About 10% of the population suffers from some sort of allergy, and cats are at the top of the list. But – contrary to popular belief – it’s not a cat’s fur that most people are allergic to. People with cat allergies are actually allergic to proteins in the cat’s saliva, urine, and dander. Someone with a cat allergy that comes in contact with a kitty may start coughing and sneezing, get itchy, watery eyes, or a runny nose.
There is a common misconception that there are certain hypoallergenic breeds. Though some breeds of cat may produce less dander (Javanese), some produce less of the protein allergen in their saliva (Russian Blue and Balinese), and some are almost completely hairless (Sphynx), no cat is truly hypoallergenic.
About.com interviewed Dr. Richard Meadows with the University of Missouri to talk about cat breeds for allergy sufferers. Here’s some of what he had to say:
Well unfortunately there are no good breeds for people with allergies. There’s one company that makes genetically engineered cats that are supposed to be allergen free. These are very expensive cats. They have genetically knocked out one gene in those cats for the one major allergen and there’s at least four of them, so they don’t knock them all out.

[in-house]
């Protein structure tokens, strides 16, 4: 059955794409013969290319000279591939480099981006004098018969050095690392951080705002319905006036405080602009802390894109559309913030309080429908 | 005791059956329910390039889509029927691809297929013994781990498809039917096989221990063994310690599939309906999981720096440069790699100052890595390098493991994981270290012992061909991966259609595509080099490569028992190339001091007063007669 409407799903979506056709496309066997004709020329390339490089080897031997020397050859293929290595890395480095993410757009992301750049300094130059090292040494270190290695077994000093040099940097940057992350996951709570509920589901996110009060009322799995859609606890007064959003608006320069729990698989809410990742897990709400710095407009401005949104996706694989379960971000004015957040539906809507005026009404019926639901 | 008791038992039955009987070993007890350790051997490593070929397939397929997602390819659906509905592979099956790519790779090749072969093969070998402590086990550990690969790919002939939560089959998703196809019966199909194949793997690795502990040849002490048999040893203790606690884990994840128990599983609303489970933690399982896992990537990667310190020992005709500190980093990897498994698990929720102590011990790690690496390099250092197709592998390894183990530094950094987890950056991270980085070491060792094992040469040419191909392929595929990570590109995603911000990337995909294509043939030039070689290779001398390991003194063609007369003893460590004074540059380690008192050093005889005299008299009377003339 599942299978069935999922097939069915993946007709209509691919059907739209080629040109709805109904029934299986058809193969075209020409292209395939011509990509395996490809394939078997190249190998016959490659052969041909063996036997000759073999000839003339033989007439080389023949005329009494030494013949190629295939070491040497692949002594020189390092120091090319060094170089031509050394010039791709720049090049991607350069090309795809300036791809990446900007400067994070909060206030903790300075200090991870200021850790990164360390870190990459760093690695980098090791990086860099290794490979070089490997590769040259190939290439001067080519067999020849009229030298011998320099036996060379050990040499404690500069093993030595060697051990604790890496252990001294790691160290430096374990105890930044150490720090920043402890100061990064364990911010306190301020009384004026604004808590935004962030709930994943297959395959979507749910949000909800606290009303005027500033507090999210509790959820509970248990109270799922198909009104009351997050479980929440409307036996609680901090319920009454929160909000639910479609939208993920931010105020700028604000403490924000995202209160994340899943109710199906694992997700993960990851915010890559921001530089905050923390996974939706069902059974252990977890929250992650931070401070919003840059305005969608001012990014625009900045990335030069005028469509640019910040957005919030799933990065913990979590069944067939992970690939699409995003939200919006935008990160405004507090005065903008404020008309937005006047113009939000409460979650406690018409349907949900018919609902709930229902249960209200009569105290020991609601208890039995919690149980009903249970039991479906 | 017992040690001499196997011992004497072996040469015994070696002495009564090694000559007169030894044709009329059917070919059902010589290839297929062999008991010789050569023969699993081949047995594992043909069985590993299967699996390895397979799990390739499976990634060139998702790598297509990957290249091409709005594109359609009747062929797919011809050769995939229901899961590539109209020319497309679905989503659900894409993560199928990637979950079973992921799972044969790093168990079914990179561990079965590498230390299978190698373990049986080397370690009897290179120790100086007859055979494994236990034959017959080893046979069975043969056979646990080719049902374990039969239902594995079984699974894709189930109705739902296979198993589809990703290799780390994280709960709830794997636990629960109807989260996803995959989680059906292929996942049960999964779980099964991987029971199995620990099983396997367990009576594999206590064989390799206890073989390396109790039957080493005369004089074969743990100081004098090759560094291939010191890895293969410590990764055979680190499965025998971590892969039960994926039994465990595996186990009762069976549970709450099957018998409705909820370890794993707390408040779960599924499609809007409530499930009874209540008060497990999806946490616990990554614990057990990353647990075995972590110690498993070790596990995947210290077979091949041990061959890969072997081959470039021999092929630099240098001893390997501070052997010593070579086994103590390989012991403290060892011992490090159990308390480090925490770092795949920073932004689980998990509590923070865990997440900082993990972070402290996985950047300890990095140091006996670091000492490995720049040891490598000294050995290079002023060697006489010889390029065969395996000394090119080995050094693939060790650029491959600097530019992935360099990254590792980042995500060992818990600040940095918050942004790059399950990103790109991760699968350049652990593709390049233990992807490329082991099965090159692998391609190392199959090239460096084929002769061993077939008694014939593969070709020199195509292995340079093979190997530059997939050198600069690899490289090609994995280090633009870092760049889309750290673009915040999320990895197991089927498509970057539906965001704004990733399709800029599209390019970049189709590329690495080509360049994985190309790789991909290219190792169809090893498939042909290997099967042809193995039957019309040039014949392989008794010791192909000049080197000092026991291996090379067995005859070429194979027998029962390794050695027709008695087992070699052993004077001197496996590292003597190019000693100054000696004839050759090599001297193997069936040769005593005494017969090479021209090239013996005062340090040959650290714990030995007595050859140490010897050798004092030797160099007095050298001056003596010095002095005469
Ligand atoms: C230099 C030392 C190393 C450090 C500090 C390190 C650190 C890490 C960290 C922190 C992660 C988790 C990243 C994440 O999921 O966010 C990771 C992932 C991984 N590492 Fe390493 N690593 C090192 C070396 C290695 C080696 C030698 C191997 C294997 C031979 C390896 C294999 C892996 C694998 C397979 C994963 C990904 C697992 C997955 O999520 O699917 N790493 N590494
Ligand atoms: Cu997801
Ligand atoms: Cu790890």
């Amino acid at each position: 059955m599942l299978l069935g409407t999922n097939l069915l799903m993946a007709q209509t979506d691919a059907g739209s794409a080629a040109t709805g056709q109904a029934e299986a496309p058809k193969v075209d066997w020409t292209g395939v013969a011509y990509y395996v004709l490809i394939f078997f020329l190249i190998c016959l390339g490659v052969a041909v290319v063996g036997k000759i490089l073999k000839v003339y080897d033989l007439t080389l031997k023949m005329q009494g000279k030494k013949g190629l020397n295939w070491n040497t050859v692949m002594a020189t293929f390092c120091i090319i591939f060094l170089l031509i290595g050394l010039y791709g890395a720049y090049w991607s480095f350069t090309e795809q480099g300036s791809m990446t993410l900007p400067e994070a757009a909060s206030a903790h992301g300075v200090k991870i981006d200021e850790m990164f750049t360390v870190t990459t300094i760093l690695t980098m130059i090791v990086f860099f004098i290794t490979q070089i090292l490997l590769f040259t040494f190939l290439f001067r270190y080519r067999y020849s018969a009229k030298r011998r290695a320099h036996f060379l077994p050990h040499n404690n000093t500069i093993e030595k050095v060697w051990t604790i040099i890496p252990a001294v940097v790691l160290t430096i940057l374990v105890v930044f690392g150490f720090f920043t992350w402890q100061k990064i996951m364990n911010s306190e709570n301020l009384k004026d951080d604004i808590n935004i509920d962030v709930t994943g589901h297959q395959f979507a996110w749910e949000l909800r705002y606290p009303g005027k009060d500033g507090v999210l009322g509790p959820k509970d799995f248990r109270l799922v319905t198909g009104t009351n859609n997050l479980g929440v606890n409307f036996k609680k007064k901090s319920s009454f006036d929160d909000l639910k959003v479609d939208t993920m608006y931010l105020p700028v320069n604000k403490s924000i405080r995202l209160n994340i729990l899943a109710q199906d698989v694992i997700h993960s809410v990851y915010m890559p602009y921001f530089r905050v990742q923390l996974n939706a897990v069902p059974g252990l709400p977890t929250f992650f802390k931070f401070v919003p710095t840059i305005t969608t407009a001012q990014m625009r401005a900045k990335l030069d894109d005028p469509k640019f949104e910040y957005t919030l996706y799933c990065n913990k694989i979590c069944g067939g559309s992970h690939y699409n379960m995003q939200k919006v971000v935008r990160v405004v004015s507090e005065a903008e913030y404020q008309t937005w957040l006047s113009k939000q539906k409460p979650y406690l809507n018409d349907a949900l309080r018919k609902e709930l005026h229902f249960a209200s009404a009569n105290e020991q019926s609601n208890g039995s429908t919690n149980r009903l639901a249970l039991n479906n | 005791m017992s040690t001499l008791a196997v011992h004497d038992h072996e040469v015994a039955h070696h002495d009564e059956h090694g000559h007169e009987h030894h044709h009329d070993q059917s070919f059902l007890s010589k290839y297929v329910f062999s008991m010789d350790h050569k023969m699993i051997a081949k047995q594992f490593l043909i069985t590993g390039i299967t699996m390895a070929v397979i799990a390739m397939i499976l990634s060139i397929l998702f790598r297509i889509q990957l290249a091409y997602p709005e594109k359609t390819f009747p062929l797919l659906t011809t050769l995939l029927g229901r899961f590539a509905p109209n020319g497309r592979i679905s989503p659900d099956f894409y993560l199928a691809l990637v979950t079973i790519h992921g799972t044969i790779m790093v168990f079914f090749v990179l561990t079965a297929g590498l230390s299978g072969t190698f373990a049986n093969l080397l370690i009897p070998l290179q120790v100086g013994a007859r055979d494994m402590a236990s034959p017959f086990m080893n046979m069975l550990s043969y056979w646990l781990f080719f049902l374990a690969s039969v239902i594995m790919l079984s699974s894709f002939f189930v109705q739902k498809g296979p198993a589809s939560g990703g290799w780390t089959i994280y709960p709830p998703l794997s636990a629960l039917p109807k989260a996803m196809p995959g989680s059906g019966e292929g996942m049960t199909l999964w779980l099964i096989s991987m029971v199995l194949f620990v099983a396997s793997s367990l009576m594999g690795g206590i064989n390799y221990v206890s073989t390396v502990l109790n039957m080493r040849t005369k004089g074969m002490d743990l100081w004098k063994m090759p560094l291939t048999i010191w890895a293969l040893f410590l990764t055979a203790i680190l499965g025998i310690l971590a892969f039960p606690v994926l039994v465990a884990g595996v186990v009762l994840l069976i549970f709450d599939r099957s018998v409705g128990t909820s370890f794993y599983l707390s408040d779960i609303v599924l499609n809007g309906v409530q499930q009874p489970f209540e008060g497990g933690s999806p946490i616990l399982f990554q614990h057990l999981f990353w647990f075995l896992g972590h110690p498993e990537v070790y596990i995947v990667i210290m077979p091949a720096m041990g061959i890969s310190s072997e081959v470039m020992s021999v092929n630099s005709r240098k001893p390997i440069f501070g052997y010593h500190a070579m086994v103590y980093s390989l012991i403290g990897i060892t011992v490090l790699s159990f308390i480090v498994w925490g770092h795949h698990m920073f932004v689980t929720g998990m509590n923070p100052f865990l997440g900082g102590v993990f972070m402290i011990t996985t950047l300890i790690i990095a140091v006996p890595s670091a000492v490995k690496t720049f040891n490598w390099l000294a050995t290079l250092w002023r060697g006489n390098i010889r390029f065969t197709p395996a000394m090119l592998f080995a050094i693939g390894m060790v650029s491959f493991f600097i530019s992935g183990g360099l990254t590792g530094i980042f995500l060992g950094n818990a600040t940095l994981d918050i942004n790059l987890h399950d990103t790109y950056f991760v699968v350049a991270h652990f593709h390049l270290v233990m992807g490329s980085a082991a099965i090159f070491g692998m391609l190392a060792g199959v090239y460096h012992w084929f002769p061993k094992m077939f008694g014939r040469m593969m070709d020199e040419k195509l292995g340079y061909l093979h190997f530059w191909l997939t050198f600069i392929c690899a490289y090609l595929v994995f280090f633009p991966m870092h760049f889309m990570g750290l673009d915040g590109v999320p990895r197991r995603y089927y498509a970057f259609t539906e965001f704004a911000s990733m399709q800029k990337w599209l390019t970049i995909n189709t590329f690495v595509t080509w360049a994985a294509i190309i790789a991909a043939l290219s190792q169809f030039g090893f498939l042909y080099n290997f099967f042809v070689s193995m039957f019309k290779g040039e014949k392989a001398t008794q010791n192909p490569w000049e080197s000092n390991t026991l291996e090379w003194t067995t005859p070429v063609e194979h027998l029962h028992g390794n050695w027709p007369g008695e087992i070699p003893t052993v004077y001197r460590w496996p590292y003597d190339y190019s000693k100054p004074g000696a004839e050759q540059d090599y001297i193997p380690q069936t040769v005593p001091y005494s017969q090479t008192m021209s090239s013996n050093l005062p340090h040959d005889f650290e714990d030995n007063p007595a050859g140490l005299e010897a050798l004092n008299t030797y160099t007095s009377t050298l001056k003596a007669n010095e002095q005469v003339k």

And here’s what Dr. Meadows recommends for those who have a cat and believe they might be allergic:
Well certainly they need to check with their allergist and follow their directions. As I said, grooming them regularly, knocking out the undercoat with one of those special combs and bathing them once in awhile if nothing else just rinsing them off with distilled water can do away with a fair amount of the allergen.
Are you allergic to cats, but share your home with them anyway? What do you do to keep your allergies at bay?The Catington Post is reader-supported. That means, if you make a purchase through links on our site, we may earn an affiliate commission. All images and names which are not the property of The Catington Post are the property of their respective owners.